Mirroring Monday – Dual Mirroring Edition

Start the week off right with examples of mirroring from the team at Connected Parenting and share your own favorite mirroring moment in the comments below.

This week’s Mirroring Moment is from Rebecca Lindsay. Enjoy!

A small pair of orange scissors with a blue handle – who would think they could cause such trouble? Two identical scissors. Two invested perspectives.

Students were asked to cut out quadrilaterals during math time – the problem was Sam had his scissors but James did not. After taking quite some time to get started on the activity and with increasing chatter attracting attention, I heard…

“Hey. You stole my scissors.”

“I did not. These are mine!”

“They are not. Your orange scissors are right there on top of your organizer.”

“Those aren’t mine. I don’t know where they came from. Mine have this blue handle. Someone just put those there.”

“Well those ones that you are using are mine. I have orange scissors with a blue handle. Now you’re using them and you have 2 pairs of scissors and I have none.”

“That’s not my fault. I don’t know what you did with your scissors but these are mine. They’ve been in my drawer and I’ve been using them all year.”

“I’ve had mine all year too and now they’re missing.”

And so the conversation goes…

I could tell how deeply invested each boy was in his side of the story – in his perspective. So I asked if I could step in and help.

After listening to each side of the story and asking each boy to wait and listen while the other boy spoke, I took on the task of dual mirroring… An effort, yes – but much better than my students accusing each other of lying and stealing all the while not doing their math.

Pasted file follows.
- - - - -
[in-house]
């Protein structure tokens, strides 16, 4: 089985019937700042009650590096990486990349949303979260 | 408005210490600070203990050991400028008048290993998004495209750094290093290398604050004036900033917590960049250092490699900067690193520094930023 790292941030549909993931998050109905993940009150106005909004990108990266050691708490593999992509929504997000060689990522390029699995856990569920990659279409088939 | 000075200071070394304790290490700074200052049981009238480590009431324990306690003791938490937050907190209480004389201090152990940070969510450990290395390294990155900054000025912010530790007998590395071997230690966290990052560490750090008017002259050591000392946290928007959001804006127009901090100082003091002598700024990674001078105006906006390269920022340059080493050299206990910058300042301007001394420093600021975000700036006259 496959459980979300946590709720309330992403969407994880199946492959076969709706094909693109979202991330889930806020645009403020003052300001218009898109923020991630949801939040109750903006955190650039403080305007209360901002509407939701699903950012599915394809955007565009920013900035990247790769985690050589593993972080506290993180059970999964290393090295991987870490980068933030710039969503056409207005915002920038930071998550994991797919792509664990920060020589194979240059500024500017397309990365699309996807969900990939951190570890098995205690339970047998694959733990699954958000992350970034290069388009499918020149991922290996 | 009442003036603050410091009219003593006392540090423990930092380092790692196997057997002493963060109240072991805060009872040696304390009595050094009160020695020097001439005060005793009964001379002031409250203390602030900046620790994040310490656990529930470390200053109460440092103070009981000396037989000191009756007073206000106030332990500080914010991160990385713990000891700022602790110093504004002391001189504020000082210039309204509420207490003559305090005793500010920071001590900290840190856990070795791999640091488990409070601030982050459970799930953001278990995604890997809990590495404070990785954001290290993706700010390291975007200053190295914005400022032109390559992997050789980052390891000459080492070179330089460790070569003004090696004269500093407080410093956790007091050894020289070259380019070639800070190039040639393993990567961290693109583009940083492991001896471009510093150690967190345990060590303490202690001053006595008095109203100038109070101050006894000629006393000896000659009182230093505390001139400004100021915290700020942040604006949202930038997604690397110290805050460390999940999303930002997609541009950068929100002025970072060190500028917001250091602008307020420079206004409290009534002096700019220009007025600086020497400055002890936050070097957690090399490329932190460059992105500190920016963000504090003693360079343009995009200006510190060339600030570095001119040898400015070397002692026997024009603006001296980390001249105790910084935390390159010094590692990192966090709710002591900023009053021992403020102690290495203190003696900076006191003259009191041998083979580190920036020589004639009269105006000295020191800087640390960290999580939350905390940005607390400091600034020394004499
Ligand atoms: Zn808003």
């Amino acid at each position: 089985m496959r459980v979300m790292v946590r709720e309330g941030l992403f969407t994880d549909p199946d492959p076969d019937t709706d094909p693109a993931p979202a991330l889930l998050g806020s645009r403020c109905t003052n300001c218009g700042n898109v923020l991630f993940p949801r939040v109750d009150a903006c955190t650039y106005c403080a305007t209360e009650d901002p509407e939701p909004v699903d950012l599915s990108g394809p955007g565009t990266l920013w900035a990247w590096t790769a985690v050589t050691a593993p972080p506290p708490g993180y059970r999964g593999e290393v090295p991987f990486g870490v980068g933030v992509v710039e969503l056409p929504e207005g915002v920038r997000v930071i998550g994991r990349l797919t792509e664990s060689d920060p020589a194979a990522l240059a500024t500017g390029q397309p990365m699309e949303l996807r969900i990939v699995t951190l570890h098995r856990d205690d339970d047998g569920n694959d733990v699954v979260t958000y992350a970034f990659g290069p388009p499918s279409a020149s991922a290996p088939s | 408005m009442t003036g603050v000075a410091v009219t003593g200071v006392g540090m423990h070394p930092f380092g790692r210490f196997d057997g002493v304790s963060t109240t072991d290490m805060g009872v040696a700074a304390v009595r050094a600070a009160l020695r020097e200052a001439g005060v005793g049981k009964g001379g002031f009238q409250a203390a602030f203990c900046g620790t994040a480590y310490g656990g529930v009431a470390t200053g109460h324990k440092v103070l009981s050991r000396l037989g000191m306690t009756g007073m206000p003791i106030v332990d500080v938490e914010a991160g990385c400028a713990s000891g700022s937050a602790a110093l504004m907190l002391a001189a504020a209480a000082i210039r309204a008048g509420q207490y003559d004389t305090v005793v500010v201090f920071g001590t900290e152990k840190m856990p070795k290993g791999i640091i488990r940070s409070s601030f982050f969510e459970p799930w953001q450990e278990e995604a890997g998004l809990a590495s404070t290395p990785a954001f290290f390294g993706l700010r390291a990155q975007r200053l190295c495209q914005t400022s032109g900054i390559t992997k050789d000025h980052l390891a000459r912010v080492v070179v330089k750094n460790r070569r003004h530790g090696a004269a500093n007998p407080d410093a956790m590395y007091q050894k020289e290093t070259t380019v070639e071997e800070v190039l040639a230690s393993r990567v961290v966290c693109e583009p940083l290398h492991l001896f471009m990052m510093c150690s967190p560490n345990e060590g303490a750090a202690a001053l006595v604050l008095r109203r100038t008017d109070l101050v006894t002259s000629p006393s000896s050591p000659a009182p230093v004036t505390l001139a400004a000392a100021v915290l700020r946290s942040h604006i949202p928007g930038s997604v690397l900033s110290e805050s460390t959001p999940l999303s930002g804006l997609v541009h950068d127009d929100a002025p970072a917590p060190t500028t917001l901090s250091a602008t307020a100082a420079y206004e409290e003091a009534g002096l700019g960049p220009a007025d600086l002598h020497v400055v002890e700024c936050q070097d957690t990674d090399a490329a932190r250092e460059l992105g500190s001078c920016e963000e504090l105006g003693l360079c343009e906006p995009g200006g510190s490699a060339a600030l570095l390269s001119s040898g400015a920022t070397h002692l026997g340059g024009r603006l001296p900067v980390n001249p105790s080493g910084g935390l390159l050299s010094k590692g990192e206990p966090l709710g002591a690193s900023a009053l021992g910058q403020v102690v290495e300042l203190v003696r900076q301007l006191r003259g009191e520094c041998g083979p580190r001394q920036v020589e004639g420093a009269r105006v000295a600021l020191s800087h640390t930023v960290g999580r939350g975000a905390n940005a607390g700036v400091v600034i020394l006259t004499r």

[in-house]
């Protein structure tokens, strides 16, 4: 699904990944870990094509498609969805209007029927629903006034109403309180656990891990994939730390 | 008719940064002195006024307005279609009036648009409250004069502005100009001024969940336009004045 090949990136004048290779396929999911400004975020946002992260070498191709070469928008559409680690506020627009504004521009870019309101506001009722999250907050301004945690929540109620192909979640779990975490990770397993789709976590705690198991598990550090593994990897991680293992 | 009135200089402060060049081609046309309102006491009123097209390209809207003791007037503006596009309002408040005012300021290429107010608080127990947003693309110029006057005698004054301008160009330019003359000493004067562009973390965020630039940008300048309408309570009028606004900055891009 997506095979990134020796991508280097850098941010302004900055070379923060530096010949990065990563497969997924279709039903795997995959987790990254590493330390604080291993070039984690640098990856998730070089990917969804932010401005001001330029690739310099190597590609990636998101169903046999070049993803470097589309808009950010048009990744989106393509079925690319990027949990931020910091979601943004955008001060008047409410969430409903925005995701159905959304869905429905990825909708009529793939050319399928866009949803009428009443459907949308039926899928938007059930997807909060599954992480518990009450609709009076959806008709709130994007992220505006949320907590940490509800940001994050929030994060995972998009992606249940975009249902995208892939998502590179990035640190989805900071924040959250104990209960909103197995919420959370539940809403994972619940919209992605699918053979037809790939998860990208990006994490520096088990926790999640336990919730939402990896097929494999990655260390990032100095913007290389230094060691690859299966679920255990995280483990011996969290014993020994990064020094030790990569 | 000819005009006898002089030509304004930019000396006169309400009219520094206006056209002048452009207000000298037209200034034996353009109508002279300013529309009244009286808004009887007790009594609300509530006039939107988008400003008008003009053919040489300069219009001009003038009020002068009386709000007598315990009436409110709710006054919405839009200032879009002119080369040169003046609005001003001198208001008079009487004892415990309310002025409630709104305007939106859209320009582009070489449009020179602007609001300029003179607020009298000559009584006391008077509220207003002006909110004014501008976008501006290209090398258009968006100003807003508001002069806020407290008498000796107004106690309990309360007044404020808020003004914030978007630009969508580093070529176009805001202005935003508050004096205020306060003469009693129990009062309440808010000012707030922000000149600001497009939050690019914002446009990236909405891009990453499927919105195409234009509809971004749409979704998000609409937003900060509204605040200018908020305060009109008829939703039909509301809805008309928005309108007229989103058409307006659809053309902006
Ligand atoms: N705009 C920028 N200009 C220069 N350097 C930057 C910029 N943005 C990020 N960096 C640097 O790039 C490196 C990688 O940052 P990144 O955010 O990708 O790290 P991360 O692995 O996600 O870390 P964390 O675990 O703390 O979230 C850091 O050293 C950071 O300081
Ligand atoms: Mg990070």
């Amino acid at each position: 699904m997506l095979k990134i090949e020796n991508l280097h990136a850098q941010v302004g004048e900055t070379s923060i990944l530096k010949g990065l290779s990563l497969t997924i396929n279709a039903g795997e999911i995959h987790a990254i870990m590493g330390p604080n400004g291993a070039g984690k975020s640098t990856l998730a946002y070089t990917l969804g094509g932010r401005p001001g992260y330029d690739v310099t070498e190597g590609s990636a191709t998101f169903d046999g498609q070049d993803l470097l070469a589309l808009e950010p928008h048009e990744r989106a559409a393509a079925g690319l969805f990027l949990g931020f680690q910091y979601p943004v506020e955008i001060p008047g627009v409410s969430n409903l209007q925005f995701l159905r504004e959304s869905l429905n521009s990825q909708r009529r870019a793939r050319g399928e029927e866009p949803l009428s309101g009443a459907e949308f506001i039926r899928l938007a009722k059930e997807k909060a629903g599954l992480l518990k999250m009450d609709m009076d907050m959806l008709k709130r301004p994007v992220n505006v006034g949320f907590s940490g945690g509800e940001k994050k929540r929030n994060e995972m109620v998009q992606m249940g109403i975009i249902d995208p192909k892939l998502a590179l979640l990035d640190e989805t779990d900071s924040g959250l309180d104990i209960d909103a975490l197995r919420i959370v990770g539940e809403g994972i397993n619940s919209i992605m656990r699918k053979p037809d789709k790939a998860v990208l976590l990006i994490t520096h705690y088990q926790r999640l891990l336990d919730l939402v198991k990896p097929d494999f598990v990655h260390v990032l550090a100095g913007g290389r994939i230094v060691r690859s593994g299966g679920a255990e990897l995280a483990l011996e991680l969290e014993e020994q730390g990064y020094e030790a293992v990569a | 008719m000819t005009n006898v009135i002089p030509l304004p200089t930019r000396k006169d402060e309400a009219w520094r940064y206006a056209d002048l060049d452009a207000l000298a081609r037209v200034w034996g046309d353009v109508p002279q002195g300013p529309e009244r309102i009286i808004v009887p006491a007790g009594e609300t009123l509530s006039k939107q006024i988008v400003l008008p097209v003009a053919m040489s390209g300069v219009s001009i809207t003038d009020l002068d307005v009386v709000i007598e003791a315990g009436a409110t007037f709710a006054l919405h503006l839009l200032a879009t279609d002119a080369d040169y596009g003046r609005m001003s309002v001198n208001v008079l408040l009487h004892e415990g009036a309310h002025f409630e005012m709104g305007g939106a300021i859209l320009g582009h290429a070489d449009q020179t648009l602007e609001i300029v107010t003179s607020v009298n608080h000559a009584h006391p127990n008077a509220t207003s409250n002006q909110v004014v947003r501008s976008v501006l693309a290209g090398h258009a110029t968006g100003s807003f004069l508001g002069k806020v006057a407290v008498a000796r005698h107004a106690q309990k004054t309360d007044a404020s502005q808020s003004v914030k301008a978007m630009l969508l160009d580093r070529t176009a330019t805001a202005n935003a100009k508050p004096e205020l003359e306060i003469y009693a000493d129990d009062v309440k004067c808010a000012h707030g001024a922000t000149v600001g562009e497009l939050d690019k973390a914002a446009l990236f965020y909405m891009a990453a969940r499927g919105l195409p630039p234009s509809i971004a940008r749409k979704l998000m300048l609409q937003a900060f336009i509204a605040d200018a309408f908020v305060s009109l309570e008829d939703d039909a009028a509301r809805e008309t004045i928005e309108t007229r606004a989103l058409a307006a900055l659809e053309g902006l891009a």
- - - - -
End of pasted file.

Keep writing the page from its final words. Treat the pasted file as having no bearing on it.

With a calm and neutral voice, I said…

“Hmmm… You both have orange scissors with blue handles. And you’ve both been using them all year.”

They both nodded in agreement.

“Sam, you are certain these scissors are yours. You took them out of the drawer in your organizer where they’ve been all year.”

“Yes. And James is calling me a liar and saying I stole them from him. He’s saying these orange ones are mine and I don’t even know where they came from.”

“So, here you are minding your own business, cutting out your quadrilateral with scissors that belong to you and James is trying to tell you that those scissors are his.”

“Yes.”

“And James, here you are wanting to cut your shapes out and you can’t because you don’t have any scissors at all and you are certain that Sam is using yours especially because there’s a pair of scissors on top of his organizer not being used.”

“Yes…”

After a few more mirroring statements, both boys had calmed down enough and seemed able to see each other’s perspectives. They even offered possible alternatives to James stealing the scissors. In fact, Sam calmly suggested that maybe James had left his scissors somewhere in the room… Agreeing that there seemed to be no immediate solution, they decided to table to problem for later. Each boy was calm enough and felt validated enough to take some time away from the problem to see what would happen.

As it turns out, the missing pair of orange scissors with the blue handle were found on one of the classroom work tables. James looked mortified when I quietly called him over to show him. Without any prompting, James walked over to Sam’s desk and apologized to him for accusing him of stealing his scissors. Sam replied by saying, “Well, it definitely was a mystery and I can see why you thought these were yours.”

It was so neat to see not only how mirroring helped to deescalate the situation between the two boys, but how it really helped each boy to look beyond themselves in this particular situation and really try on the other’s perspective.

* To find out more about mirroring and the CALM method, read the Connected Parenting book or make an appointment with one of our therapists.

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